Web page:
Oh, nice of you to say that! It's just that you have to know the varieties that are edible.

Jan, thanks for your comment on my post. I'll check out Tradescantia. Thanks for stopping by again and telling me about it.

Padma, thanks! Too bad about the allergy! Hope you'll be able to enjoy having 'patrode' in the future!

Urban Green, I haven't tried the spinach version. Thanks for sharing.

Nicole...I'm so glad I posted on this! Thank you for the inputs. The sarson-ka-saag way sounds great! Will try out the pakoda version with the leaves. I'm taking for granted that you understand the Hindi terms:-)

abir said...

Yes, I am back again, Kanak, and not every blogger has the ability to engage a reader enough to make him or her visit again. So, another lovely day of reading your diary. You wear so many hats, Kanan. Is there a book coming soon? Seriously, it's an ace blog you share with us. Thank you so much, Kanak. The rest is for our "talk". :) - Pami :)

Stephanie said...

Wow! Too bad I wouldn't be able to single out this colocasia. We have lots of them here. I would love to know the taste. I think I would like the leaf better (the fried one);-) Does it taste like spinach at all or any green leaf vege? Happy cooking and gardening!

Anonymous said...

Dear Kanak

That's really tempting, we also cook these leaves (taro leaves aka Kachalu leaves) making patrodas, but i think i'll give this receipe a try.

I love both the leaves and the root vegetable too.

Kiki said...

Wow, that sounds fantastic! What a lovely meal and so mnay ideas!Love the photos and the whole look of the plant and leaves..amazing! I always love learning abut new plants and thankyou for introducing this to me! Wonderful!Whoever gets invited to your dinner table is very lucky!!

Autumn Belle said...

I honestly do not know that colocasia can be eaten. Are all colocasia edible or only some types that can be eaten? This dish looks very delicious.

recipes for the life said...

Oh I am very allergic to this! I ate once and almost choked myself to death :D Never been near one since then. Though I like the taste. It causes swelling of my throat. And it takes anti allergic to subside it.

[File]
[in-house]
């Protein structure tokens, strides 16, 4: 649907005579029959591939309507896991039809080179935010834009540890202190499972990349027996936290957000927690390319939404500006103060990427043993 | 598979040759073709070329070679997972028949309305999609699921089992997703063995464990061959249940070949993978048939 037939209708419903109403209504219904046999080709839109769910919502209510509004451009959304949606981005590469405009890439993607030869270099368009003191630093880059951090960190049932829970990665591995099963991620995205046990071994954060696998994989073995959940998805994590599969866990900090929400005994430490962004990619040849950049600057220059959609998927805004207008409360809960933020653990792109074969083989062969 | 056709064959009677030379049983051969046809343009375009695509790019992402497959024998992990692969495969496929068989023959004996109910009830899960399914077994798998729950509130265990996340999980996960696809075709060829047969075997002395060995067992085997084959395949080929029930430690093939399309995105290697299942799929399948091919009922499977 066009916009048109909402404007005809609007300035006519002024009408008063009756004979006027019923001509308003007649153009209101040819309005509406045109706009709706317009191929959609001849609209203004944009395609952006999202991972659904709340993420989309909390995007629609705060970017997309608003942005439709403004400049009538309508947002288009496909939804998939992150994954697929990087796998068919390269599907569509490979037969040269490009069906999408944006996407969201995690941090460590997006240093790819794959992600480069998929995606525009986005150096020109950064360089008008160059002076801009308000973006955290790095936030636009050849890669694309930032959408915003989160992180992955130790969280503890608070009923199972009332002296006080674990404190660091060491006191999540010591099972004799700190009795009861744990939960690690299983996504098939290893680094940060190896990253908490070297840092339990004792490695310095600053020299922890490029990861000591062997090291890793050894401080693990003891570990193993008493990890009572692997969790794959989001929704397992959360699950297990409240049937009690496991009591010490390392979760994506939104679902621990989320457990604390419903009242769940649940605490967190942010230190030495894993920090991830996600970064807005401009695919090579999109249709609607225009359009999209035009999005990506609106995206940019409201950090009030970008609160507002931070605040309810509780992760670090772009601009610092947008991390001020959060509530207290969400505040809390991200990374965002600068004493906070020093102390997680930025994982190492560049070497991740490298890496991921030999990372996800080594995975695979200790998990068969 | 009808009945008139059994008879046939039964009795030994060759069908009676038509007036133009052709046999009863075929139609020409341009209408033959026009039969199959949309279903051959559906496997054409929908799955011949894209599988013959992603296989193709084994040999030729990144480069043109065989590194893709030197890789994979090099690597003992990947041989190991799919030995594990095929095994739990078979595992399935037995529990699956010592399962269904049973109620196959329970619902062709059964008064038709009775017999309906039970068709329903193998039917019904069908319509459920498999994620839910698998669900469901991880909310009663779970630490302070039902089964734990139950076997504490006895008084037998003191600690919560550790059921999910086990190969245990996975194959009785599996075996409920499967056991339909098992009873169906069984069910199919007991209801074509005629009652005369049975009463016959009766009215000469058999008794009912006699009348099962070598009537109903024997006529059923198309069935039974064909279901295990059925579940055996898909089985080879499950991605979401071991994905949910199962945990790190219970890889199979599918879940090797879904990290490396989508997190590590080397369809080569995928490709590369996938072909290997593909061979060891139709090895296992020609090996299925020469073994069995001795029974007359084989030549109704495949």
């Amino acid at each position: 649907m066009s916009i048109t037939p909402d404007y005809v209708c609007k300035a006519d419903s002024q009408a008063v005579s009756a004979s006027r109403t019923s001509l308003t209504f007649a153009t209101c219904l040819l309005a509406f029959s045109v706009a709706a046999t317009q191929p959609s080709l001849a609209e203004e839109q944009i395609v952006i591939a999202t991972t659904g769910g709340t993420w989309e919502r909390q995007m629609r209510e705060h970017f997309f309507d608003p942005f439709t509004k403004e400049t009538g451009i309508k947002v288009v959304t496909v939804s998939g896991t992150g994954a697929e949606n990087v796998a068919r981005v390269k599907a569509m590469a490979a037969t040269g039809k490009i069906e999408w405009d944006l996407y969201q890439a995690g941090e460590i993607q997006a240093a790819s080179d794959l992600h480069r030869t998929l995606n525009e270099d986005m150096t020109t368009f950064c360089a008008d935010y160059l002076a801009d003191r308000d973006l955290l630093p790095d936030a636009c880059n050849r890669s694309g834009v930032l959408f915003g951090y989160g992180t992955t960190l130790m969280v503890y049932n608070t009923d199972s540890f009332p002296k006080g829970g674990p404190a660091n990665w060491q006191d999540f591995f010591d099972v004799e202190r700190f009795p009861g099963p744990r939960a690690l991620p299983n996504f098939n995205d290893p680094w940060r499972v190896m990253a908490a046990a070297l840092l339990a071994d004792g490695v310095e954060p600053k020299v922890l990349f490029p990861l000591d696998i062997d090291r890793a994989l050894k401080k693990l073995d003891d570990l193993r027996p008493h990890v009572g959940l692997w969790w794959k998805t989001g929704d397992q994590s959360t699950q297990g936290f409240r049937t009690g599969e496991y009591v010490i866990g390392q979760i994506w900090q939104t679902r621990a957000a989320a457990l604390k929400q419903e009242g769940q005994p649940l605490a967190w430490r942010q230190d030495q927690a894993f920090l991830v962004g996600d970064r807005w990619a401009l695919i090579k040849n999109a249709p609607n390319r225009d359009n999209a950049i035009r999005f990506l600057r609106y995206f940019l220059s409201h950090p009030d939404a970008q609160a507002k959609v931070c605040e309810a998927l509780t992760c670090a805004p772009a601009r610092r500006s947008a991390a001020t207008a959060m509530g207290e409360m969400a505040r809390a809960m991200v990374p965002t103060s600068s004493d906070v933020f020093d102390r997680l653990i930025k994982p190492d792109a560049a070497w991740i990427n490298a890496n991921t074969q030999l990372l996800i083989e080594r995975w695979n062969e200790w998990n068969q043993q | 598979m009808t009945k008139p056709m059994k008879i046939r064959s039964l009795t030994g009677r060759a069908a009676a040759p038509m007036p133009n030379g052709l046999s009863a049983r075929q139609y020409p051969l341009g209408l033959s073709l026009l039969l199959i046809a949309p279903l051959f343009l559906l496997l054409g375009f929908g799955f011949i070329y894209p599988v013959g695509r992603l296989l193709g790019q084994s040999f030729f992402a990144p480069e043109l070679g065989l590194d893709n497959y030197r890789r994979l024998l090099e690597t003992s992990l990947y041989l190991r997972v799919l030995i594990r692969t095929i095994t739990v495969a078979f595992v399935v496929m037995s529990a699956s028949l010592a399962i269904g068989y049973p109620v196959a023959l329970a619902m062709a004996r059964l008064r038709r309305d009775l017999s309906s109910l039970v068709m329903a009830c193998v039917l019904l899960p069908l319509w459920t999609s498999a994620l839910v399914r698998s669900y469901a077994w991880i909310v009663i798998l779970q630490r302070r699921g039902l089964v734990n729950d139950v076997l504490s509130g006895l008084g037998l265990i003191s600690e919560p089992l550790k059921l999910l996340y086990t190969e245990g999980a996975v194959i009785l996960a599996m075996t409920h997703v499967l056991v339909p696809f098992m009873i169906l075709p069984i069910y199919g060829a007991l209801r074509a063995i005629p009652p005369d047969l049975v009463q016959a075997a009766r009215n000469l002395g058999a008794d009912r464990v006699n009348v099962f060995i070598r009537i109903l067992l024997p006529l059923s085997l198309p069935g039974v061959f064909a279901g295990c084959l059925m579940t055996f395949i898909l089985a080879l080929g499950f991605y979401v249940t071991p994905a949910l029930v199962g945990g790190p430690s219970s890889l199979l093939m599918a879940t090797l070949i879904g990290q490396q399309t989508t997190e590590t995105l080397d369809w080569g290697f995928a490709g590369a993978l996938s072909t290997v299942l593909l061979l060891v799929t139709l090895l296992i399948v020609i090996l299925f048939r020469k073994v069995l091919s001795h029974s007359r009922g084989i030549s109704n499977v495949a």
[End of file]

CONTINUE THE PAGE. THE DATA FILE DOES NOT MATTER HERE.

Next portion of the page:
Kanak Hagjer said...

Pami...welcome back! And thank you once again for your kind words. No book, nothing like that!! When I first started blogging, I thought I'd include a lot of recipes. But my passion for all kinds of winged creatures has given me so much joy that cooking "postable" food has taken a back seat. But if responses are like this, I should include more recipes:) I'll get in touch with you.

Steph, I thought it was very common there too! No, not all are edible. But this one is fine. Other edible ones need to be blanched before cooking. And something sour like lemon juice has to be added to the preparation.

The leaves taste as good as other leafy veggies.

Zindagi, thanks for telling me about patrodas. I like the root too. There are so many variations in cooking the same dish. Isn't that interesting?

Kiki....thanks! I don't think I deserve all that!! If you found the photos appetising, then I'm happy. I love to read about different kinds of food too. Even if I don't cook all kinds, I still like to read recipes.

Autumn Belle, there are some which are not edible. Here, the ones sold in the markets are all safe so we don't have to worry. But I still prefer to have my few home-grown ones...fresh from the garden.

Chaitra, Lotusleaf (Padma) also wrote in her comment that she's allergic to this! Sorry to hear that! Too bad!

Prospero said...

Hi Kanak. Interesting post, I have many colocasia plants. Do you prepare the tuber for eating as well?

Kanak Hagjer said...

Prospero, thanks! Yes, we have the tuber too. Delicious! And in a variety of ways. Maybe I should post on this also:-)